I used to have a great wheelchair. I used to have a wheelchair that was perfect for me.I used to have a wheelchair where I could adjust the angle of the back whenever I needed to and have it at whatever angle was comfortable.I used to have a wheelchair where I could adjust the position of my feet to wherever I needed them to be. I used to have a wonderful wheelchair that I found easy to drive, that I could manoeuvre into the wheelchair space on a bus without a problem, that went at a decent speed, that was my lifeline.
Now I don’t.
My old wheelchair was one that I was able to buy privately through something called the Access to Work scheme because it allowed me to be able to go out and earn my own living. Now that my medical condition has worsened, and I am not able to work any longer, I am forced to rely on the National Health Service for my mobility equipment.
And I am not happy.
The chair I have now is perfectly serviceable, don’t get me wrong, I’m not entirely ungrateful for it, after all, if I didn’t have it I would not be able to leave my home and meet up with my friends, but, to cut a long story short, it’s just not right. From being someone who got and used my chair from early morning until late at night without a problem I have become someone who prefers to stay in bed and only gets up once or twice a week for just a few hours. And it’s all because of the chair.
The problem I have with the thing is that it doesn’t service all my needs adequately. I end up in pain and discomfort and, if I’m brutally honest, I would really prefer not to have to use it more than is absolutely necessary. If sit in it for longer than than a couple of hours my back starts to seize up and I begin longing for the comfort of my bed. I need to be able to do what I used to be able to do and adjust my position whenever I need to. Then my back doesn’t hurt at all. I never used to get backache when I had my old chair, I used to be able to get up early, work for an entire day, go out with friends in the evening, come home and go to bed in the small hours and barely a twinge. I wouldn’t like to try that now. Even if I leave getting up until lunchtime, the muscle spasms around my spine become practically unbearable within two or three hours and I have to go home and rest. No more West End Shows and late nights for me.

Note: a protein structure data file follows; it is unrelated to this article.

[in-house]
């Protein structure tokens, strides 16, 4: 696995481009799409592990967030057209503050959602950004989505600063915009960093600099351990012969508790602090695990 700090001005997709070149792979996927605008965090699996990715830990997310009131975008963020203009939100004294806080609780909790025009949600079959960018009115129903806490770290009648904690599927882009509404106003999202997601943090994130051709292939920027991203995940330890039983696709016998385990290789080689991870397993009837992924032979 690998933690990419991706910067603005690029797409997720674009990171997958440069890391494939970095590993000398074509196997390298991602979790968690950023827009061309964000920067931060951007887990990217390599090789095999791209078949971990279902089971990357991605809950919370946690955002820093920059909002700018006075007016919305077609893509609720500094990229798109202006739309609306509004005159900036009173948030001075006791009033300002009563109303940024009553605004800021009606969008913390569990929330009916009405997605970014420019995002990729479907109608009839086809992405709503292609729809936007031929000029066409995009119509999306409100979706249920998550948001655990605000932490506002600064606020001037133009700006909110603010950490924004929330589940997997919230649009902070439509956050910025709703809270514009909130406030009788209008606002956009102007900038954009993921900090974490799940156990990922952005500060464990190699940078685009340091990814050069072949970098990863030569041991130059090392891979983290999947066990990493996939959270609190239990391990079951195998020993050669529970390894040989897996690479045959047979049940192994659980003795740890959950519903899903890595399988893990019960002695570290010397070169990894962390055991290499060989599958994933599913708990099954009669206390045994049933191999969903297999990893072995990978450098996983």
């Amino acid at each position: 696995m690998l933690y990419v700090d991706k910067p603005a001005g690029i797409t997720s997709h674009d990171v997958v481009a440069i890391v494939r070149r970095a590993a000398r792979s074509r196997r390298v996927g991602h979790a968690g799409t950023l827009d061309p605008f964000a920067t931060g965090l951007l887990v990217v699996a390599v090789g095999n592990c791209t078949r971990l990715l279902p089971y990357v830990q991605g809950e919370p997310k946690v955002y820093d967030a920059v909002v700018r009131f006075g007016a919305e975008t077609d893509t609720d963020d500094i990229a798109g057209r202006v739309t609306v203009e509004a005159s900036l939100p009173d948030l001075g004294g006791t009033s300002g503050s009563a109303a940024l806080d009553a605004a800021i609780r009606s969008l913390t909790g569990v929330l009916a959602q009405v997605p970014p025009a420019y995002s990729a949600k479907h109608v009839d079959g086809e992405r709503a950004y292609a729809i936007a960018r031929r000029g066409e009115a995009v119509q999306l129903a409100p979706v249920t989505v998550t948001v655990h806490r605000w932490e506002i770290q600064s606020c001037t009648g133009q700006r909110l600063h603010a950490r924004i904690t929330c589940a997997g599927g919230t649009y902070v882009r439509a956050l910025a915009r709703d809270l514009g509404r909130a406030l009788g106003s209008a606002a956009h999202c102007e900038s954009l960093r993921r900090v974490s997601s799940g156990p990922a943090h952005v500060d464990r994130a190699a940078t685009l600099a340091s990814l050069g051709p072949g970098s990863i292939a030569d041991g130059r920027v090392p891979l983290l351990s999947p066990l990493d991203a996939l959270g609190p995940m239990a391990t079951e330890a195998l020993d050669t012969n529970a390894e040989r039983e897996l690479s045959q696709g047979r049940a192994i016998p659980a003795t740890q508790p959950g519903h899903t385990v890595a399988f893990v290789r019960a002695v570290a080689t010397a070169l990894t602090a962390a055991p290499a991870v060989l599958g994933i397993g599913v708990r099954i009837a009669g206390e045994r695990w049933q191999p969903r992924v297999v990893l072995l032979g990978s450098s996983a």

Then there are the problems I now have with my legs. Nasty, swollen, puffy ankles and throbbing, aching shins and calves, after no longer than half a day. Pain and discomfort most of the time. With my old chair, all I had to do was push a button and my leg position would alter to make things far more comfortable for me, but not any more. Not with my fantastic new NHS chariot. Leg adjustment, just like positional changes for my back, are now no more than a fond memory from the past.
What I really want, what I really need, is something like my old chair but, unless I come into some unexpected funding, that is just not going to happen any time soon. I know exactly what I would like to have but I am equally aware that, if things don’t change, I am stuck with what I have now for the foreseeable future. I know I should just be grateful and shut up but it’s difficult. Having the right wheelchair for all of my needs would be a dream come true but for now, that’s exactly what it must remain, a dream. Until things change disabled people must go on putting up with the cheapest possible alternative at all times and, until things change, manufacturers will not see a reason to produce anything better. The NHS cannot afford it and, until they can, disabled people will just have to go on coping with the cheapest alternative, no matter how much we need something else